Rev Thampu administers a Reality Check
In a brilliant Op-Ed in The Hindu, Rev Valson Thampu administers a dose of reality check to those who do not understand the requirement to assert the basic Christian nature of St Stephens.
I am deeply concerned that Christian educational institutions all over the country are losing their Christian character. It needs to be stated unapologetically that the Christian engagement with the educational empowerment of India, hugely in excess of its numerical strength and economic resources, flows naturally from the genius of the biblical faith. Jesus came to “preach the good news to the poor” and to “set the captives free.”
Source: The Hindu
I think that a minority institute must be forced to admit greater than 80-90% from their own community. If not, it is simply minority owned. Some institutes will seek to profiteer from the balance seats or use it to peddle influence. I am not accusing any institute of doing so, but merely pointing out that there is no check against it, while there is plenty of scope for it.
The law today allows minority institutes to admit up to 50% students from other groups. It is simply astounding that such a law exists, but this is the judgement of a 11-judge bench in the TMA Pai Vs State of Karnataka case. So, Rev Thampu is well within his rights to hike Christian quotas all the way to 80% or 90% if he desires. In fact, that would be in line with the very spirit of “minority christian institute”.
There is considerable angst from the general public, especially non-Christians about the recent developments. See recent posts on Retributions and Nanopolitan blogs. Also see Barkha Dutt’s emotion laden article titled “For God’s Sake”.
A problem of perception
The real problem is that a lot of people get carried away by the majestic buildings, the 5-star alumni, the sprawling campuses, and think that this automatically implies that these institutes are “open” and the St Stephens is just a “cool sounding” western name. I have personally met kids who look at the sprawling wooded campus of St Johns Medical in the heart of Bangalore and their heart fills with pride and hope. Some of them go, “Hey, I am going to study here one day” Do I have the heart to break the news to them ? Do we want to explain to these kids that it is owned and run by the Catholic Bishops Conference of India ? I bet most Delhiites feel the same way about St Stephens or a non Christian minority college like Khalsa. We just let them revel in this misunderstanding. Life goes on.
Until reality hits them.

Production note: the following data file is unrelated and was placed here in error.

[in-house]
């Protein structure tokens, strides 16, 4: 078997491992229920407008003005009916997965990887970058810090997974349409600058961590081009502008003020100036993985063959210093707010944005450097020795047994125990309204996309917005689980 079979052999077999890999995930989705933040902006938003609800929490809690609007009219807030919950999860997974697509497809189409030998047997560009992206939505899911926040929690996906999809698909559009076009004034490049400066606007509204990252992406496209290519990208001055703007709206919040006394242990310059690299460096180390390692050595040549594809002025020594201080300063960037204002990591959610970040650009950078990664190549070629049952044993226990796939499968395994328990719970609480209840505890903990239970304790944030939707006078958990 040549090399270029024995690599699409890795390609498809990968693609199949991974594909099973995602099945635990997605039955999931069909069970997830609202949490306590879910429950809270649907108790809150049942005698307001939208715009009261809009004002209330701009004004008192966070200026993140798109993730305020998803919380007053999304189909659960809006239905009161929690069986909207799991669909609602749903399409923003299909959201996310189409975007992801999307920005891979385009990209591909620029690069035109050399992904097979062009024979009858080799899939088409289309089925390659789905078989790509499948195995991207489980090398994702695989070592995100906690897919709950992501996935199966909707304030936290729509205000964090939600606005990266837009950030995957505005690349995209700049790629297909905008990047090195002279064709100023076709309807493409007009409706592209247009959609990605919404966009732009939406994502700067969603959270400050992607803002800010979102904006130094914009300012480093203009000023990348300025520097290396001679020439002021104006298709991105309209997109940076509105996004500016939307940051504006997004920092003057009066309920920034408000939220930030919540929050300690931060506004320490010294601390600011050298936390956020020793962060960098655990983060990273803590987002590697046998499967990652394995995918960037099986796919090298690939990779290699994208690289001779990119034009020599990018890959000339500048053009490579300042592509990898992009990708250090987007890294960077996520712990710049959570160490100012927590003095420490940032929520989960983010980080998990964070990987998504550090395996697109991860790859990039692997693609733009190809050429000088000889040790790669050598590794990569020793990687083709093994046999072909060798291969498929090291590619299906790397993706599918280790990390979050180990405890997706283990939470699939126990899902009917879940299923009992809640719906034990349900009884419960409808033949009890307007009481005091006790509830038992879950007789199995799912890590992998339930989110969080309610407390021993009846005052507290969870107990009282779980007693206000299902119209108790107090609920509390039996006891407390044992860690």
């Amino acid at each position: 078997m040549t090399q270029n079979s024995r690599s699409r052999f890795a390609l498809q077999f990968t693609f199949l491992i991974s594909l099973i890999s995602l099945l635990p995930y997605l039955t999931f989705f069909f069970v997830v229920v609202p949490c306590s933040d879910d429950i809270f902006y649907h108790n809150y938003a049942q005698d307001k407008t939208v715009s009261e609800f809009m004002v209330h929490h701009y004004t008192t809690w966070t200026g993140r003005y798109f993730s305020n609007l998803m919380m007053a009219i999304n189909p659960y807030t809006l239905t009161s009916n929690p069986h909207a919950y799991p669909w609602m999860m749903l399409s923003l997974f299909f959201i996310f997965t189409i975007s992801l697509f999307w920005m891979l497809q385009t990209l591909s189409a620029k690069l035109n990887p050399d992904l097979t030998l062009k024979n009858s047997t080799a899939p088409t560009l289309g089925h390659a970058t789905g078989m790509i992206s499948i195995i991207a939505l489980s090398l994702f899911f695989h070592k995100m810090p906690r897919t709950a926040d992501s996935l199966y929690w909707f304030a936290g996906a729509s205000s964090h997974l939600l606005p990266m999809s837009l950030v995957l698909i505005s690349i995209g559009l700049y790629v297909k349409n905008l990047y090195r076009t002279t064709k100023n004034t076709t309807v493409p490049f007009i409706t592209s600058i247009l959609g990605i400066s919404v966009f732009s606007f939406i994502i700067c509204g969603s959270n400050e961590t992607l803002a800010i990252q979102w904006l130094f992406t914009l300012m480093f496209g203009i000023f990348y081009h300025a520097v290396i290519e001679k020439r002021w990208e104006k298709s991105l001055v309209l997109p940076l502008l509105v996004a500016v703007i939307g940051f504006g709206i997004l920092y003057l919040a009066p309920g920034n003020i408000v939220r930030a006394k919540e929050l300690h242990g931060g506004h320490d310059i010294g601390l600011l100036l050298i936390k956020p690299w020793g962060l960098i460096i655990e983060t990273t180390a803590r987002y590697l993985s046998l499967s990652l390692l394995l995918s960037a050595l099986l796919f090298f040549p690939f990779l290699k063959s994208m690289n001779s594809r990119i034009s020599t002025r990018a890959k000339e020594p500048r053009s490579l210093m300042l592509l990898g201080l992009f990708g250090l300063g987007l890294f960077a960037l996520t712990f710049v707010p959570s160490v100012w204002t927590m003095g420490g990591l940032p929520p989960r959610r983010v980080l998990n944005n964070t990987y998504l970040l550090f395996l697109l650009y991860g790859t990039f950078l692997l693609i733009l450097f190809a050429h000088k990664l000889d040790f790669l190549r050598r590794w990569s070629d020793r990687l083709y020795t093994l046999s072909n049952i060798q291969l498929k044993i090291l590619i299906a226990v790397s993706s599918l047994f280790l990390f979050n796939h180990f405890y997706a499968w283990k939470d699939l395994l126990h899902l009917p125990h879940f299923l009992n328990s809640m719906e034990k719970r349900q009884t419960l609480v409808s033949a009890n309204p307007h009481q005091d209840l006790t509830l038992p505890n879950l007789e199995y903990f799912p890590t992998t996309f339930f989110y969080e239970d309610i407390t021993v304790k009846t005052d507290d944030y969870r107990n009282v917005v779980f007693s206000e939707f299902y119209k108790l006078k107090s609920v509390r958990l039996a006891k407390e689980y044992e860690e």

These colleges are not designed to be open. They are designed to directly benefit a narrowly targeted group. Put another way, it would be illegal for them to be open*.
(* In the Indian context the word open means 50% open)
It is completely understandable for Hindus such as Dutt and Guha to get that sinking feeling. They have themselves to blame. For not exploring every issue in detail, for having a superficial understanding of the nature of these institutes, for being under a permanent illusion, and for not reading blogs like Reality Check (just kidding).
Where are the checks and balances on these issues ?
A lot of readers might wonder, if this blog is openly supporting such religious quotas. Is this a case of speaking with a forked tongue ?
We cant let emotion guide policy. In this specific instance Rev Thampu is absolutely correct. However, this is only a dot in the larger debate of the very nature of minority institutes (religious and linguistic).
We need to focus the divided public attention on the following :
1. What percentage of the total educational opportunities must be under the minority umbrella ? Theoretically, every Christian/Muslim/Linguisitc minority institute can reserve 80-90% and thereby deal a blow to the opportunities of the majority hindus.
2. Can the 50% limit be challenged ? Shouldnt minority institutes be held to admit 80-90% from their communities ? If they cannot find enough students to fill those seats, then does it not mean that there is no demand for that institute in the first place ?
3. Should the number of resources under the protection of “minority institute” be roughly proportionate with the numerical strength of that community ?
The above questions must necessarily be part of a wholesome debate.
Rev Thampu calls for a wholesome debate,
First, what is not debated is hardly understood. “A little knowledge,” said an English poet, “is a dangerous thing.” Advocacies in partial knowledge lead us from what little light we have to greater darkness.
Well said, and I concur.